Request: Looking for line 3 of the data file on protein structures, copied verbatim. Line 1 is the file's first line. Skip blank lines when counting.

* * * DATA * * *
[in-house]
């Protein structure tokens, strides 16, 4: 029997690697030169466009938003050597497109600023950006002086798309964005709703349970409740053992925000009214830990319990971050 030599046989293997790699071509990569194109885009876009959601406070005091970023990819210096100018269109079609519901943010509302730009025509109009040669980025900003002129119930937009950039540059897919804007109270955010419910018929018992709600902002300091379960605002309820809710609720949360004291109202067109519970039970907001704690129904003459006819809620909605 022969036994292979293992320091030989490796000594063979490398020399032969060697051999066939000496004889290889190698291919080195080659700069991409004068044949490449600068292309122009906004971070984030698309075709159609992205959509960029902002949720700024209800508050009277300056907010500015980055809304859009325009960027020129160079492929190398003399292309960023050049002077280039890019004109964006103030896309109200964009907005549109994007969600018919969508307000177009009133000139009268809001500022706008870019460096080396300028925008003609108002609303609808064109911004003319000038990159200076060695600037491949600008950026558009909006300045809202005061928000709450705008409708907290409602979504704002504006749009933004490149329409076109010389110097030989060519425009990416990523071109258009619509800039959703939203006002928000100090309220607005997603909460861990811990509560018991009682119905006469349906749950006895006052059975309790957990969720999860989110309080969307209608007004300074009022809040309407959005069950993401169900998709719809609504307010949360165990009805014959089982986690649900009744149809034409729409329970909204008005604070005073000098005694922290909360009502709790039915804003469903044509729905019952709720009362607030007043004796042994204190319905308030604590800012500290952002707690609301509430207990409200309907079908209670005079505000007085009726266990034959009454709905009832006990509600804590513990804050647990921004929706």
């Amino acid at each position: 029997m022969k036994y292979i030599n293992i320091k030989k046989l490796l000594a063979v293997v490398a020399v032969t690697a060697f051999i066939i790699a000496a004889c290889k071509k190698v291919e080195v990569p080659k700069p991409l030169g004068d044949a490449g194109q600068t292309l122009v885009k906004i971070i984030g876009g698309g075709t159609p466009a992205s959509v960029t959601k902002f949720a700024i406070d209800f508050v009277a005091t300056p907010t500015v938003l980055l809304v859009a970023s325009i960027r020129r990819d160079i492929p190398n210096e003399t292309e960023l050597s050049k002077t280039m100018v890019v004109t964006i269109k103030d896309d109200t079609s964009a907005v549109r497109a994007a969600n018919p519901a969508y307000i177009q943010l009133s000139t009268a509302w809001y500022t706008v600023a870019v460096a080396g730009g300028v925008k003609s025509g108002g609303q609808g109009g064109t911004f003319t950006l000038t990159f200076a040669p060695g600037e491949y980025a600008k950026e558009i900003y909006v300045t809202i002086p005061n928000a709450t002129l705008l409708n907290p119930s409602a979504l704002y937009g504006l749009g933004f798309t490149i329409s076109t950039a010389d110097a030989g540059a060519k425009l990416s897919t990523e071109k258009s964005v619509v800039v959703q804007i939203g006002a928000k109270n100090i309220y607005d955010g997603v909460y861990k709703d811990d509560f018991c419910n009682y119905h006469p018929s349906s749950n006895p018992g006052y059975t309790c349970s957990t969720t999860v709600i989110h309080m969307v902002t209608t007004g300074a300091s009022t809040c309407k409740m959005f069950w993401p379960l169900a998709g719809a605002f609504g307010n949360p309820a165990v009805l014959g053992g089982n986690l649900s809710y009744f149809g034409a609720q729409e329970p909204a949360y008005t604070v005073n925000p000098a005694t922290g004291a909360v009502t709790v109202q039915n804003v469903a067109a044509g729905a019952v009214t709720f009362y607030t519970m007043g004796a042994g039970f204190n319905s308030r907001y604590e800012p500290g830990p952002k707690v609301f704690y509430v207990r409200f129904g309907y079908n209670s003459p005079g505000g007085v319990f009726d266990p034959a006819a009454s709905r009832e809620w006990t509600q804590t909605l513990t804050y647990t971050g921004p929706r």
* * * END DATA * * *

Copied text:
């Amino acid at each position: 029997m022969k036994y292979i030599n293992i320091k030989k046989l490796l000594a063979v293997v490398a020399v032969t690697a060697f051999i066939i790699a000496a004889c290889k071509k190698v291919e080195v990569p080659k700069p991409l030169g004068d044949a490449g194109q600068t292309l122009v885009k906004i971070i984030g876009g698309g075709t159609p466009a992205s959509v960029t959601k902002f949720a700024i406070d209800f508050v009277a005091t300056p907010t500015v938003l980055l809304v859009a970023s325009i960027r020129r990819d160079i492929p190398n210096e003399t292309e960023l050597s050049k002077t280039m100018v890019v004109t964006i269109k103030d896309d109200t079609s964009a907005v549109r497109a994007a969600n018919p519901a969508y307000i177009q943010l009133s000139t009268a509302w809001y500022t706008v600023a870019v460096a080396g730009g300028v925008k003609s025509g108002g609303q609808g109009g064109t911004f003319t950006l000038t990159f200076a040669p060695g600037e491949y980025a600008k950026e558009i900003y909006v300045t809202i002086p005061n928000a709450t002129l705008l409708n907290p119930s409602a979504l704002y937009g504006l749009g933004f798309t490149i329409s076109t950039a010389d110097a030989g540059a060519k425009l990416s897919t990523e071109k258009s964005v619509v800039v959703q804007i939203g006002a928000k109270n100090i309220y607005d955010g997603v909460y861990k709703d811990d509560f018991c419910n009682y119905h006469p018929s349906s749950n006895p018992g006052y059975t309790c349970s957990t969720t999860v709600i989110h309080m969307v902002t209608t007004g300074a300091s009022t809040c309407k409740m959005f069950w993401p379960l169900a998709g719809a605002f609504g307010n949360p309820a165990v009805l014959g053992g089982n986690l649900s809710y009744f149809g034409a609720q729409e329970p909204a949360y008005t604070v005073n925000p000098a005694t922290g004291a909360v009502t709790v109202q039915n804003v469903a067109a044509g729905a019952v009214t709720f009362y607030t519970m007043g004796a042994g039970f204190n319905s308030r907001y604590e800012p500290g830990p952002k707690v609301f704690y509430v207990r409200f129904g309907y079908n209670s003459p005079g505000g007085v319990f009726d266990p034959a006819a009454s709905r009832e809620w006990t509600q804590t909605l513990t804050y647990t971050g921004p929706r």